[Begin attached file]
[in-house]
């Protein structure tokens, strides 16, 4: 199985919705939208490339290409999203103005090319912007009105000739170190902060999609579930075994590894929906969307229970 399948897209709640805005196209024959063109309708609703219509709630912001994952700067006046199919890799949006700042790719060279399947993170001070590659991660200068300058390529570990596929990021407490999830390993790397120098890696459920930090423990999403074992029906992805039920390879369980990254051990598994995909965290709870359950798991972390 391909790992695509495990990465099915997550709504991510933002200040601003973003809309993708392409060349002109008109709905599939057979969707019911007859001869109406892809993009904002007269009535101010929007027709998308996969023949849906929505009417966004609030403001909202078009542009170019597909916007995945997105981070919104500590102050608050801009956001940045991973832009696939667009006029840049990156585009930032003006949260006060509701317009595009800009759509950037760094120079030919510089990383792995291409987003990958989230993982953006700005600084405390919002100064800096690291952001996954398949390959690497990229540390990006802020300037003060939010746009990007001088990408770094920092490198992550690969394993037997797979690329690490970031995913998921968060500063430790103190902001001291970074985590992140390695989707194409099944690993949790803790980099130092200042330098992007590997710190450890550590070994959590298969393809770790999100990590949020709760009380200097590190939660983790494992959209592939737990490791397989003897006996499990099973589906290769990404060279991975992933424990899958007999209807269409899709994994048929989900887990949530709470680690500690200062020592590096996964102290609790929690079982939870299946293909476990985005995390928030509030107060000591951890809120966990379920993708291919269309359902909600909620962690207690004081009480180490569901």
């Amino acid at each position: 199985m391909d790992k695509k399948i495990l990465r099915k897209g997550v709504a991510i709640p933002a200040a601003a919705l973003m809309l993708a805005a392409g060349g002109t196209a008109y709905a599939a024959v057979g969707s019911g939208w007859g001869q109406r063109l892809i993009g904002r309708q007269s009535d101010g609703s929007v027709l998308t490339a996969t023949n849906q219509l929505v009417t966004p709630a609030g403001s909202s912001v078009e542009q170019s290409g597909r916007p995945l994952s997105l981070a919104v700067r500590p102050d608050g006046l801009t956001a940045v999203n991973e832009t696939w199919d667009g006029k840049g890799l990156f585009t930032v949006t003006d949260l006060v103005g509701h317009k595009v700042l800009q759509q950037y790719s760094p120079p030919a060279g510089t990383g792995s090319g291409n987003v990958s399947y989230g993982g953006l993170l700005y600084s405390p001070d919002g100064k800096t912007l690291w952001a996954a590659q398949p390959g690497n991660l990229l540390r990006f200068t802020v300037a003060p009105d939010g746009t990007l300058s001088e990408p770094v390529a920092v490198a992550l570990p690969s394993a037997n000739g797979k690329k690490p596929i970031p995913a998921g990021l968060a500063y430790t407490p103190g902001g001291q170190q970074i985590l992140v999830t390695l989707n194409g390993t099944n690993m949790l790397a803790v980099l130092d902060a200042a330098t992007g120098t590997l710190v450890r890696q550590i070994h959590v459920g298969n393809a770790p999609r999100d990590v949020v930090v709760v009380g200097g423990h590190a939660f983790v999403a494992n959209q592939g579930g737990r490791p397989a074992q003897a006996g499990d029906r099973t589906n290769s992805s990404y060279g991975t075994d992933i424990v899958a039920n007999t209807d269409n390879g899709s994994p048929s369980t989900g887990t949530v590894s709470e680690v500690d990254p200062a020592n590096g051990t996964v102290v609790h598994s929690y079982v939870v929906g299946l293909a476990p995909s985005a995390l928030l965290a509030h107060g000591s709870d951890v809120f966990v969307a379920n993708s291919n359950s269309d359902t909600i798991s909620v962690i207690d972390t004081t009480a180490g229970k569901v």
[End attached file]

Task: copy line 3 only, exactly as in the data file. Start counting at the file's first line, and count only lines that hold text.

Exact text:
């Amino acid at each position: 199985m391909d790992k695509k399948i495990l990465r099915k897209g997550v709504a991510i709640p933002a200040a601003a919705l973003m809309l993708a805005a392409g060349g002109t196209a008109y709905a599939a024959v057979g969707s019911g939208w007859g001869q109406r063109l892809i993009g904002r309708q007269s009535d101010g609703s929007v027709l998308t490339a996969t023949n849906q219509l929505v009417t966004p709630a609030g403001s909202s912001v078009e542009q170019s290409g597909r916007p995945l994952s997105l981070a919104v700067r500590p102050d608050g006046l801009t956001a940045v999203n991973e832009t696939w199919d667009g006029k840049g890799l990156f585009t930032v949006t003006d949260l006060v103005g509701h317009k595009v700042l800009q759509q950037y790719s760094p120079p030919a060279g510089t990383g792995s090319g291409n987003v990958s399947y989230g993982g953006l993170l700005y600084s405390p001070d919002g100064k800096t912007l690291w952001a996954a590659q398949p390959g690497n991660l990229l540390r990006f200068t802020v300037a003060p009105d939010g746009t990007l300058s001088e990408p770094v390529a920092v490198a992550l570990p690969s394993a037997n000739g797979k690329k690490p596929i970031p995913a998921g990021l968060a500063y430790t407490p103190g902001g001291q170190q970074i985590l992140v999830t390695l989707n194409g390993t099944n690993m949790l790397a803790v980099l130092d902060a200042a330098t992007g120098t590997l710190v450890r890696q550590i070994h959590v459920g298969n393809a770790p999609r999100d990590v949020v930090v709760v009380g200097g423990h590190a939660f983790v999403a494992n959209q592939g579930g737990r490791p397989a074992q003897a006996g499990d029906r099973t589906n290769s992805s990404y060279g991975t075994d992933i424990v899958a039920n007999t209807d269409n390879g899709s994994p048929s369980t989900g887990t949530v590894s709470e680690v500690d990254p200062a020592n590096g051990t996964v102290v609790h598994s929690y079982v939870v929906g299946l293909a476990p995909s985005a995390l928030l965290a509030h107060g000591s709870d951890v809120f966990v969307a379920n993708s291919n359950s269309d359902t909600i798991s909620v962690i207690d972390t004081t009480a180490g229970k569901v």